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ADC Wins Pact to Move Ahead with Concrete Sensors
03/06/2009 - 11/30/-0001

ADC Wins Pact to Move Ahead with Concrete Sensors

LANSING – Advanced Design Consulting USA, Inc. (ADC) will spend the next two years developing implanted concrete sensors to monitor the health of bridges and roads.

The Lansing-based engineering and design firm announced the two-year contract for the sensors from the U.S. Department of Transportation in February. The deal is worth about $1 million, says Alexander Deyhim, president of ADC.

ADC has been working on the sensors for several years now. The latest contract aims to have them in production within the next two years.

The company will either build the sensors using its in-house manufacturing facility or license production to an outside company, Deyhim says.

The sensors, which can be implanted in new construction or existing roads, measure temperature, moisture content, cracking, and the presence of the sodium chloride that can weaken concrete's embedded reinforced steel. The system can be installed without a power source and can be read using a simple, hand-held scanner.

The system uses radio-frequency identification - the same technology often used to read security tags in department stores, says Eric Van Every, director of research and operations at ADC.

The idea, Van Every explains, is to eventually mount the readers in vehicles that travel highways regularly, like police cars. As officers are driving, the reader in their cars will automatically download the sensor data as they pass the devices.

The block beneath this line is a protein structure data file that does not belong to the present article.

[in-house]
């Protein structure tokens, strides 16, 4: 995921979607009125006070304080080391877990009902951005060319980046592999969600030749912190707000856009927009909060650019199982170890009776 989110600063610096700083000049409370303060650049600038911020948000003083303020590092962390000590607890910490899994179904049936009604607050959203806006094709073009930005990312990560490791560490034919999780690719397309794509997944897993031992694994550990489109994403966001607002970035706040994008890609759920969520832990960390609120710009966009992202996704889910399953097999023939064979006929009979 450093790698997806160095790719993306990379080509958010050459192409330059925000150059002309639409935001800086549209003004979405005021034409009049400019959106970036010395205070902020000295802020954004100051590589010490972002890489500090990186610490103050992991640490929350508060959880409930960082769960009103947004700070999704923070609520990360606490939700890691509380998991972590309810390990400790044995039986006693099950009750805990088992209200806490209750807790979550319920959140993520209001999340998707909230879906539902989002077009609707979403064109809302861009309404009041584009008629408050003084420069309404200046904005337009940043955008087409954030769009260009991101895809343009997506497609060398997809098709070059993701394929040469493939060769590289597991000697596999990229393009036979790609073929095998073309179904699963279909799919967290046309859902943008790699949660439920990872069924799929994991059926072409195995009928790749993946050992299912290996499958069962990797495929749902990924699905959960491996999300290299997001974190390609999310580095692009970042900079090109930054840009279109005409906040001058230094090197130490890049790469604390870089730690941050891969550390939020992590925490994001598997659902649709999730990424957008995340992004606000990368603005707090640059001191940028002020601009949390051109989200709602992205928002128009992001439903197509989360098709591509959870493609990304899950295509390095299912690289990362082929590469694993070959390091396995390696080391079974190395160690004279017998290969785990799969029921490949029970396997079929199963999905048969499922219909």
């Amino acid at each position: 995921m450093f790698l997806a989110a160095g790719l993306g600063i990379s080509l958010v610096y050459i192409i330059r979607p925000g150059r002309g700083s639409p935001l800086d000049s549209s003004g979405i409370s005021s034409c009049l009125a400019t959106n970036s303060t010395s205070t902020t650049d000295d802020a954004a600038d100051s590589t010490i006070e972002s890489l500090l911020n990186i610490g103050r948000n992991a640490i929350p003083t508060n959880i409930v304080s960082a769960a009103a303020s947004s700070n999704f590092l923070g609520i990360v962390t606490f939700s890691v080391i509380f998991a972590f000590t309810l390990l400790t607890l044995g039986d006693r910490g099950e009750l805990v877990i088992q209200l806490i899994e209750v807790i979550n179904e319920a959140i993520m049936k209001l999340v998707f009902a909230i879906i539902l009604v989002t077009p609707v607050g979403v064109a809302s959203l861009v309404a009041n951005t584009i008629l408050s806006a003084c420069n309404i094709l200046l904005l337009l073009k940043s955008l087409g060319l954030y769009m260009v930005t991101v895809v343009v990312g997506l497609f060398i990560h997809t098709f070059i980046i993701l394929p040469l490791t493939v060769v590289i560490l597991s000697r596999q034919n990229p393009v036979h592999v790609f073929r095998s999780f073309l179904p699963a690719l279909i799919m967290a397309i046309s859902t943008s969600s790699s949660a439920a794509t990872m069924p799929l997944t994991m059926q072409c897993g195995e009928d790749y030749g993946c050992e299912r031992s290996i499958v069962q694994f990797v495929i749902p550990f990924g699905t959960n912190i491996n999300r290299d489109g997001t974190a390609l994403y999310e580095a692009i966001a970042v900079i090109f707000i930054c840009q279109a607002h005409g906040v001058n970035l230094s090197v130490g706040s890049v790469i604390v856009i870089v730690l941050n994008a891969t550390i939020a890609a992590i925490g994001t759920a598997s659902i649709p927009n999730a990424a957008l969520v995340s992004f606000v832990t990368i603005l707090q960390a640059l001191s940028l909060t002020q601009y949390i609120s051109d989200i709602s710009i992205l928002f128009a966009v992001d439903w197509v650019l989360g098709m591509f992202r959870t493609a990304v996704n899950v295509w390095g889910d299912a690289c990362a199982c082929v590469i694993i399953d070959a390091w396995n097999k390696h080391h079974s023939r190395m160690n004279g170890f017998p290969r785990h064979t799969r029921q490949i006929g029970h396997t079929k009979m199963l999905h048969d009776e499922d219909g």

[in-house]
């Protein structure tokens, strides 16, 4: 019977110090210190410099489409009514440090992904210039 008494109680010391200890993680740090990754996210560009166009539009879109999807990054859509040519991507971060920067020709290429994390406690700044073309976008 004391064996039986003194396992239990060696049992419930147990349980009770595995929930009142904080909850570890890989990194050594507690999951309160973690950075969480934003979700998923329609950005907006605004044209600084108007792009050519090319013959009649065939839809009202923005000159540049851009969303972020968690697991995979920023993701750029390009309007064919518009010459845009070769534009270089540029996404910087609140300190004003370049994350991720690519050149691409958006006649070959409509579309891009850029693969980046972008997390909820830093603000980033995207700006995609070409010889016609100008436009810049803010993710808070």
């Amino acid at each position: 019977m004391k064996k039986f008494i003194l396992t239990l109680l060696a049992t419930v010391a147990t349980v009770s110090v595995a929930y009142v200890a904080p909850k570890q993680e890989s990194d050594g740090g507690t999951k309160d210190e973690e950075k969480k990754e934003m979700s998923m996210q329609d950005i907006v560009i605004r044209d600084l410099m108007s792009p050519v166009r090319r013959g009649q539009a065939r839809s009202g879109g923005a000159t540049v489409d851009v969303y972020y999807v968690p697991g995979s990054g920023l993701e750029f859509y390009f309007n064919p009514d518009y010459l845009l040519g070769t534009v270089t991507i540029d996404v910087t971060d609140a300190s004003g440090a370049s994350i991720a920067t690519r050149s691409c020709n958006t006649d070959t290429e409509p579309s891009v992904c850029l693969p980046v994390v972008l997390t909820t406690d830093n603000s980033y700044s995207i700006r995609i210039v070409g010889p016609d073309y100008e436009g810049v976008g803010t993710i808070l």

"That way, you don't even have to pay anyone else to go out and collect the data," Van Every says.

The data collected from the sensors will help those responsible for maintaining roads take early action to avoid problems.
Currently, concrete is monitored using sound waves. The method does not provide a complete, thorough picture of the material's strength, Deyhim says.

"There's really no good way right now to monitor the health of concrete," he says. "And unfortunately, when something fails, it's usually a catastrophic failure."

An example, Deyhim says, is the 2007 collapse of a bridge section of Interstate 35 in Minnesota.
And while the ADC device can be used to monitor either existing or newly installed concrete, the real driver behind the project is new construction, Van Every says. The first 28 days after new concrete goes down is a critical period, he explains.

How the material cures during that period is a major predictor of how long it will ultimately last, he says.
Initial customers for the sensors will include state and federal transportation departments. The most significant market is construction companies, Deyhim says.
"The potential market is tremendous," he says. "Those companies use concrete everywhere. Not just here, but all over the world."

ADC employs 24 people and generates $4 million to $5 million in sales annually.
The company, founded in 1995, is an engineering, scientific-consulting, and manufacturing firm. It provides devices, integrated systems, and high-precision components and instruments to commercial firms and academic and government institutions throughout the world.

It works in areas like precision robotics, sub-micron positioning systems, and optical subsystems.

ADC has a portfolio of 14 patents and another 10 pending, Deyhim says. The company is based in a 15,000-square-foot facility on Ridge Road in Lansing.